About 175 lose power

Power outages attributed to the storm occurred to an estimated 175 customers of the Reading Municipal Light Department (RMLD) in 14 different areas of town, Joyce Mulvaney of the RMLD told the Transcript.

North Reading had the most reported outages in the four-town region supplied by RMLD, whose service area also includes the towns of Reading, Wilmington and two-thirds of Lynnfield. However, North Reading fared much better overall than other area towns, including both Andover and North Andover, where a major National Grid outage resulted in power outages to 80 percent and 90 percent, respectively, of those towns.

RMLD had five crews working to restore power at various locations in the town starting early Monday morning. By Tuesday afternoon, power had been restored to all but two areas of town, on Wadsworth Road and Elma Road, affecting about 25 customers. Power was expected to be restored to these customers by Tuesday night. Despite the widespread destruction, no storm-related injuries were reported.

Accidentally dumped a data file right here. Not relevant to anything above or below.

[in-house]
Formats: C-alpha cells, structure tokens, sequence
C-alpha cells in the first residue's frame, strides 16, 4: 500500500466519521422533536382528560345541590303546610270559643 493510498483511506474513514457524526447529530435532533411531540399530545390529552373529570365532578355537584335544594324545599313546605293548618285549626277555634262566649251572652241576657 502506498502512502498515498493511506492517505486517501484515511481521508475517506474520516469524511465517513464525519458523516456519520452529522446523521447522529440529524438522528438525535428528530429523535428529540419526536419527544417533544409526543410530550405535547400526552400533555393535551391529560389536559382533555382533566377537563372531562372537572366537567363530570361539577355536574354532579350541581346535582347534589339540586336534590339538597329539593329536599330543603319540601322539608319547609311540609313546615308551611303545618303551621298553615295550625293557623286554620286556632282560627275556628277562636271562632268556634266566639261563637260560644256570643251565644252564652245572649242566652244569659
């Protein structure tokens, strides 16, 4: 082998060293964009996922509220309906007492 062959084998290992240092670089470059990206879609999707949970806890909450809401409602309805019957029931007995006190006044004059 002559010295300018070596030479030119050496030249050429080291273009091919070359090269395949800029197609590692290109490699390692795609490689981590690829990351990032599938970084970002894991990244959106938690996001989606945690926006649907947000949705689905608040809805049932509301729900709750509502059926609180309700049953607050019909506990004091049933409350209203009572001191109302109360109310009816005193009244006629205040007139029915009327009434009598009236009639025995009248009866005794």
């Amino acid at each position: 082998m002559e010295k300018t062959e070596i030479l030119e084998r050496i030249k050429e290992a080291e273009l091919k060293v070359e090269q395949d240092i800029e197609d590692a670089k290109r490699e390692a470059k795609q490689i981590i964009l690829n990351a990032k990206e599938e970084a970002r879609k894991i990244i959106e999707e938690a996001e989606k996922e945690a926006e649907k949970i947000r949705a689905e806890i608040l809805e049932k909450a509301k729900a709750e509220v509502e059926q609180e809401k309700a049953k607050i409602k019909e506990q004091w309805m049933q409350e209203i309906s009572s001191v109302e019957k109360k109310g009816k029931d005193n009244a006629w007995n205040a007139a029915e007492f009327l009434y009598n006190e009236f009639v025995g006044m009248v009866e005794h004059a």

Special brush drop-off allowed

While brush is not normally permitted to be dropped off at the DPW yard waste center, due to the extenuating circumstances created by this storm, an exception is being made both this weekend and next weekend for residents only; no contractors or contractors’ vehicles will be allowed.

DPW Director Andrew Lafferty provided the following extended schedule to the Transcript at press time.

Compost Center drop off:

Due to the recent storm, the Compost Center at the DPW Garage at 166 Chestnut Street will be open at the following times to accept yard waste, including brush and branches (not larger than 10 inches in diameter):

 • Saturday/Sunday, November 4 and 5 from 8 a.m. to 4 p.m.

• Saturday/Sunday, November 11 and 12 from 8 a.m. to 4 a.m.

Curbside collection